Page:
Of course, this adds a layer of additional training in the model building process.

However, given that development environments are usually not restricted in terms of the available computing resources, this technique can significantly enhance the performance and efficiency of the final student model.

Moreover, the cost of running the model in production can grow exponentially with demand, but relative to that, training costs still remain low, so the idea is indeed worth pursuing.

### Results

The efficacy is evident from the image below:

NOKD → Training a model of student’s size directly.

BLKD → Training the student model from the teacher model.

TAKD → Training the student model using the teacher assistant.

In all cases, utilizing the teacher assistant works better than the other two approaches.

Here are the model configurations in the above case:

One interesting observation in these results is that the assistant model does not have to be significantly similar in size to the teacher model. For instance, in the above image, the assistant model is more than 50% smaller in all cases than the teacher model.

The authors even tested this.

Consider the table below, wherein the size of the assistant model is varied while the size of the student and teacher models is fixed. The numbers reported are the accuracy of the student model in each case.

As depicted above, the difference in accuracy with a 56-layer assistant model is quite close (and even better once) to the accuracy with a 4 times smaller assistant model (14-layers).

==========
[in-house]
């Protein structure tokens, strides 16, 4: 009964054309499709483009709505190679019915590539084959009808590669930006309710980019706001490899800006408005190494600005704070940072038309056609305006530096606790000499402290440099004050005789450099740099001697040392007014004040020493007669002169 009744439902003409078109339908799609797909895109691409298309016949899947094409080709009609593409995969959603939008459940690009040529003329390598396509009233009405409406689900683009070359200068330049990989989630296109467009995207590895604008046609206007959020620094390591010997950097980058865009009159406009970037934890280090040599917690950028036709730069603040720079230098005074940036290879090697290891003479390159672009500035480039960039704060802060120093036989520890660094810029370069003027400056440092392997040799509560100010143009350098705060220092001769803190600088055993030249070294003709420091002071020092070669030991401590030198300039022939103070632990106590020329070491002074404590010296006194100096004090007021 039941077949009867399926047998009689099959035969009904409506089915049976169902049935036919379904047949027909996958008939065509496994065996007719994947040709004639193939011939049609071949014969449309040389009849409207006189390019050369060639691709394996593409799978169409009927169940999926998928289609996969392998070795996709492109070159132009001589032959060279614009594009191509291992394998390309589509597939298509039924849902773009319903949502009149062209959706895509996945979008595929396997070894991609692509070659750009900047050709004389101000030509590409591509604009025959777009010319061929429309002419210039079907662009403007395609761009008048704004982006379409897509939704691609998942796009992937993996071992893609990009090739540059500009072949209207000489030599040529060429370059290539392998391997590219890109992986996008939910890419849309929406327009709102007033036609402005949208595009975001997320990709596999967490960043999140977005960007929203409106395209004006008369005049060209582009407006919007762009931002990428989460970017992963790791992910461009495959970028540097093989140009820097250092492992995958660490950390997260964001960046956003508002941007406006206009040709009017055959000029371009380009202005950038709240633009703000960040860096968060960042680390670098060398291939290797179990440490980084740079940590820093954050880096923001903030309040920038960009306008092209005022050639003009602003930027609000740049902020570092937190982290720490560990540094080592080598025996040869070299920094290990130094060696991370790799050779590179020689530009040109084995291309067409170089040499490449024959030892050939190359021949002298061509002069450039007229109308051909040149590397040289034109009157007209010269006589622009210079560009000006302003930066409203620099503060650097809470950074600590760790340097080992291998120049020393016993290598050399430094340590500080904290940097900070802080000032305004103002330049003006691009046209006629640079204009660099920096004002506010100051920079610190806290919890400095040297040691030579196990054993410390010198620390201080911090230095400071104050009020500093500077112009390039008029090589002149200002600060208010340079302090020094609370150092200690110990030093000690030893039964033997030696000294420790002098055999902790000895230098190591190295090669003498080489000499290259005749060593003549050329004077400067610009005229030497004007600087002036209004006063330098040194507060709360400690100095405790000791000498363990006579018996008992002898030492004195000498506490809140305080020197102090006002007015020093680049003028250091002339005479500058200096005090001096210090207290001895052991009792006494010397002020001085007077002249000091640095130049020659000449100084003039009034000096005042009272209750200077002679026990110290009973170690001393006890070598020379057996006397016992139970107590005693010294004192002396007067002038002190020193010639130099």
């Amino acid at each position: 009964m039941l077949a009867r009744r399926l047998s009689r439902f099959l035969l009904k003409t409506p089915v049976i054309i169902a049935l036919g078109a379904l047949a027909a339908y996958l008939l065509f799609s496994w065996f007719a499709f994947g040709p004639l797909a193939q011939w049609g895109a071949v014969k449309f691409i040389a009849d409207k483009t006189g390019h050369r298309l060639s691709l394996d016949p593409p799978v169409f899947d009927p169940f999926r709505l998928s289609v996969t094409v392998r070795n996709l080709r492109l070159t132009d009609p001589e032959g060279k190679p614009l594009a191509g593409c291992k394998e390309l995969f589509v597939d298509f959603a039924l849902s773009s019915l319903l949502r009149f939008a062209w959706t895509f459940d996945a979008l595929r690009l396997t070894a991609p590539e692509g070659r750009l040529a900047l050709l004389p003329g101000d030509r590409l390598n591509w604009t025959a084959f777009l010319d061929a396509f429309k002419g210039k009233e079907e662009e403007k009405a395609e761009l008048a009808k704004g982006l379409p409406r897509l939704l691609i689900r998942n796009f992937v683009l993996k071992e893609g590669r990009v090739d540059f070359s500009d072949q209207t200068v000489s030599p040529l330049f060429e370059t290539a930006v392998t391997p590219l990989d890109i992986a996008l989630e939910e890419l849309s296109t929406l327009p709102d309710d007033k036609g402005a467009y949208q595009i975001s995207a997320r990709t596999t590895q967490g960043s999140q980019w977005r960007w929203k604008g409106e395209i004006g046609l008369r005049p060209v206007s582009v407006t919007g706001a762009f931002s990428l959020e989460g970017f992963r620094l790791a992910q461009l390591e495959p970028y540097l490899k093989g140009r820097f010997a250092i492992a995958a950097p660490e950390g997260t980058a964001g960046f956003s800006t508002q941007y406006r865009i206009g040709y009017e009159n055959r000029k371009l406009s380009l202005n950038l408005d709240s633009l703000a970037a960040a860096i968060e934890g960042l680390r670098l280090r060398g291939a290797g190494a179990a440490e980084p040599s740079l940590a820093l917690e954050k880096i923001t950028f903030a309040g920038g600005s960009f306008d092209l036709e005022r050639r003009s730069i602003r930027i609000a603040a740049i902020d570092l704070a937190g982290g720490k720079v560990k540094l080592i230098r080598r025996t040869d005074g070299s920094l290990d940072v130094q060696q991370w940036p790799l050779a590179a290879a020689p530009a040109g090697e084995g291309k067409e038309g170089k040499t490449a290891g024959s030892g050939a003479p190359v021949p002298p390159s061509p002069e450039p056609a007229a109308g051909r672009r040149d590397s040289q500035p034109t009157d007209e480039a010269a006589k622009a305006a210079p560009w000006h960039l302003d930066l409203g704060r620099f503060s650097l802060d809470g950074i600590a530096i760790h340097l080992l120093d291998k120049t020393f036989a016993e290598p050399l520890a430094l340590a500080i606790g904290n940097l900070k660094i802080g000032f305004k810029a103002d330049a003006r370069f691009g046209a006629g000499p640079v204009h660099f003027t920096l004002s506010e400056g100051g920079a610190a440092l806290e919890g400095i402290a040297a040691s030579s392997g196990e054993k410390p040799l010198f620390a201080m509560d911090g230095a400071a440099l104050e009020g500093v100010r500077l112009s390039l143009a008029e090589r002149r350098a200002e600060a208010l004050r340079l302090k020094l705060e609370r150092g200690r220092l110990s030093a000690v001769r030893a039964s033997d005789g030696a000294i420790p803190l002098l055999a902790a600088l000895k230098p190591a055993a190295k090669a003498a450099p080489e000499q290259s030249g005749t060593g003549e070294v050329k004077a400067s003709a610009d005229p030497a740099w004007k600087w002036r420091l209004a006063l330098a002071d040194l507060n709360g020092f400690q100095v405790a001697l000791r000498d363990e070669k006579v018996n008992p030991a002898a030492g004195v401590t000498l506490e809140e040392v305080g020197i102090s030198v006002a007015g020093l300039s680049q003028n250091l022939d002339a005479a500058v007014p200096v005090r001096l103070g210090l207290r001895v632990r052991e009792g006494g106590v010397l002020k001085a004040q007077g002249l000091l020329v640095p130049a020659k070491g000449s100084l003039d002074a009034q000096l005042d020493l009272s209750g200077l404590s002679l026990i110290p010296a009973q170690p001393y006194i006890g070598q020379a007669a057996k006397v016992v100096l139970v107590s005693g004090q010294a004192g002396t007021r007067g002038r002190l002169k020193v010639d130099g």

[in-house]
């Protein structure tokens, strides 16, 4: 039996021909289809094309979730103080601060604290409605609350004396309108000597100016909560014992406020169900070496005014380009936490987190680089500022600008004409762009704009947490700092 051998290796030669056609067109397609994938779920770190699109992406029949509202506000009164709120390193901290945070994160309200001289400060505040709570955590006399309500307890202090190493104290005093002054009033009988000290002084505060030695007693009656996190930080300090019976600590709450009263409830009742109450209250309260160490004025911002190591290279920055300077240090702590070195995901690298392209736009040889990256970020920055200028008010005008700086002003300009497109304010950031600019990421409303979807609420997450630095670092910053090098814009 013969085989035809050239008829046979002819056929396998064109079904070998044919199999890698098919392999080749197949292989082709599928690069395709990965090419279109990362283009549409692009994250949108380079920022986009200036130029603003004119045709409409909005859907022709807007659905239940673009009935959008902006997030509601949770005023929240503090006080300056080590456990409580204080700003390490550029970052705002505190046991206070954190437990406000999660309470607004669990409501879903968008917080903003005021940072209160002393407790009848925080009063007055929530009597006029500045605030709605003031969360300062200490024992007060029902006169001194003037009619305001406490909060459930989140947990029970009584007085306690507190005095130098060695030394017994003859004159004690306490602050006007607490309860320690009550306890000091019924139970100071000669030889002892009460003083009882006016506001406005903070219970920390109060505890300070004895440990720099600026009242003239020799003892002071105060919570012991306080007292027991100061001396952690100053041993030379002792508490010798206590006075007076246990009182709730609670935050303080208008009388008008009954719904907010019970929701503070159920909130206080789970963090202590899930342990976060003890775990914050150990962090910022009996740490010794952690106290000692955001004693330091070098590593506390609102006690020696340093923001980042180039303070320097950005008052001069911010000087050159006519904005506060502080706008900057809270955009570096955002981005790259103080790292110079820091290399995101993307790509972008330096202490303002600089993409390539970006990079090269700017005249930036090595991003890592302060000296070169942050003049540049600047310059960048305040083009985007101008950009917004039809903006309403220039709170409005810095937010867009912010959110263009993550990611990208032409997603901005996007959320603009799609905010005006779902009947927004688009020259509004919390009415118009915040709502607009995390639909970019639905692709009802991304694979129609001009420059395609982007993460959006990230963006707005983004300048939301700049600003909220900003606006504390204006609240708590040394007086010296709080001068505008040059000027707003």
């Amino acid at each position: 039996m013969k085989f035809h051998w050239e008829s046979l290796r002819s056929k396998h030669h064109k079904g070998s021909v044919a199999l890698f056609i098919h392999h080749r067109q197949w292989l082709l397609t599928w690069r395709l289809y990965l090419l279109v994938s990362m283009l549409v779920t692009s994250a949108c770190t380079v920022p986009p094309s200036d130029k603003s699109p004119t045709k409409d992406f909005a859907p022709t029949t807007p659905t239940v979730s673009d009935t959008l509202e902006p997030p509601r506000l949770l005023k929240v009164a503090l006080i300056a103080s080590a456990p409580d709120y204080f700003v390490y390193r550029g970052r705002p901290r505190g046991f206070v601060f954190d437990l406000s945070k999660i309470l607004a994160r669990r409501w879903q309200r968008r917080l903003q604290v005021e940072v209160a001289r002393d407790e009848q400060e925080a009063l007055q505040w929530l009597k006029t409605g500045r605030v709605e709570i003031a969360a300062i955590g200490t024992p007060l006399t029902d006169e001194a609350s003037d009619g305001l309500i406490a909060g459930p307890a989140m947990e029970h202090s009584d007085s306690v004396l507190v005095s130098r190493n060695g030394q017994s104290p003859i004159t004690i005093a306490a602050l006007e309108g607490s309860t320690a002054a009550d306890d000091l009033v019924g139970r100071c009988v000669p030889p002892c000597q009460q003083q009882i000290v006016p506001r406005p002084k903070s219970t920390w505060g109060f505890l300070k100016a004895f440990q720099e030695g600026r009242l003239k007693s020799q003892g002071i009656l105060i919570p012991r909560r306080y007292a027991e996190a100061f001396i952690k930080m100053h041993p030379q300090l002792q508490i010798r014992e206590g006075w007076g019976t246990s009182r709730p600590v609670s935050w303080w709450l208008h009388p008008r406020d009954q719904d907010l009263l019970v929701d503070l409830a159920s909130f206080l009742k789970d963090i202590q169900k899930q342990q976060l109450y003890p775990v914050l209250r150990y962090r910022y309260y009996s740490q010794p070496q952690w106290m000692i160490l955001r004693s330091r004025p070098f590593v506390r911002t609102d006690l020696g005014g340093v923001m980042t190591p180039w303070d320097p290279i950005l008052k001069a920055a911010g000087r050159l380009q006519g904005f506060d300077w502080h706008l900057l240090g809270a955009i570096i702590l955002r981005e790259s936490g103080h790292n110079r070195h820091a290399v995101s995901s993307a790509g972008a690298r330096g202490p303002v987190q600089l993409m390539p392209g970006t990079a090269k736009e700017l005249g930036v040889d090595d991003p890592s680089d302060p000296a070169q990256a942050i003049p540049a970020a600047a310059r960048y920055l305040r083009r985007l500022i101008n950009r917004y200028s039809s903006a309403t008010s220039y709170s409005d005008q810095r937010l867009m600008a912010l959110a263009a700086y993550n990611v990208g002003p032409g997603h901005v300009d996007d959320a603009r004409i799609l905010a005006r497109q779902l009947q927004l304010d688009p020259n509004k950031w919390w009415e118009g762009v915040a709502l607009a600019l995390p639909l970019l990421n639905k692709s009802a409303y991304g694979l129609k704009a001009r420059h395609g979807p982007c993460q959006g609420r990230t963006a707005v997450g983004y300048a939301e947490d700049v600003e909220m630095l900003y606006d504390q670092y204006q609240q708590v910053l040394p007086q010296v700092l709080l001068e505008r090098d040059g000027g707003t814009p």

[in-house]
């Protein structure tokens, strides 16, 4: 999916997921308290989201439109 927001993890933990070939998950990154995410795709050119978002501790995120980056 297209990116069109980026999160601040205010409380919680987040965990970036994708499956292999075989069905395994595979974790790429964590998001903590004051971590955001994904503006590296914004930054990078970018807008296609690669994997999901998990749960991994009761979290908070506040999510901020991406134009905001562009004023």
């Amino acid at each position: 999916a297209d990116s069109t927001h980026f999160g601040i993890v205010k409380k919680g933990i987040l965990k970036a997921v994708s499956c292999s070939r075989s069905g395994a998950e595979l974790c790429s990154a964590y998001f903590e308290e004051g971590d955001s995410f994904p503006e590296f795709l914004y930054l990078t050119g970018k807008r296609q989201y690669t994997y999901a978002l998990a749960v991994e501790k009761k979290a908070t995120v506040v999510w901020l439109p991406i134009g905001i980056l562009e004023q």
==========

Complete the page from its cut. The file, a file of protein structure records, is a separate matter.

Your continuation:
Impressive, right?

Since we have already covered the implementation before (read this for more info), here’s a quick summary of what this would look like:

Hope you learned something new today!

That said, if ideas related to production and deployment intimidate you, here’s a quick roadmap to upskill you (assuming you know how to train a model):

First, you would have to compress the model and productionize it. Read these guides:

Model Compression: A Critical Step Towards Efficient Machine Learning.

PyTorch Models Are Not Deployment-Friendly! Supercharge Them With TorchScript.

If you use sklearn, here’s a guide that teaches you to optimize models like decision trees with tensor operations: Sklearn Models are Not Deployment Friendly! Supercharge Them With Tensor Computations.

Next, you move to deployment. Here’s a beginner-friendly hands-on guide that teaches you how to deploy a model, manage dependencies, set up model registry, etc.: Deploy, Version Control, and Manage ML Models Right From Your Jupyter Notebook with Modelbit.

Although you would have tested the model locally, it is still wise to test it in production. There are risk-free (or low-risk) methods to do that. Read this to learn them: 5 Must-Know Ways to Test ML Models in Production (Implementation Included).

Here’s the paper we discussed today: Improved Knowledge Distillation via Teacher Assistant.

👉 Over to you: What are some other ways to compress ML models.

**Are you overwhelmed with the amount of information in ML/DS?**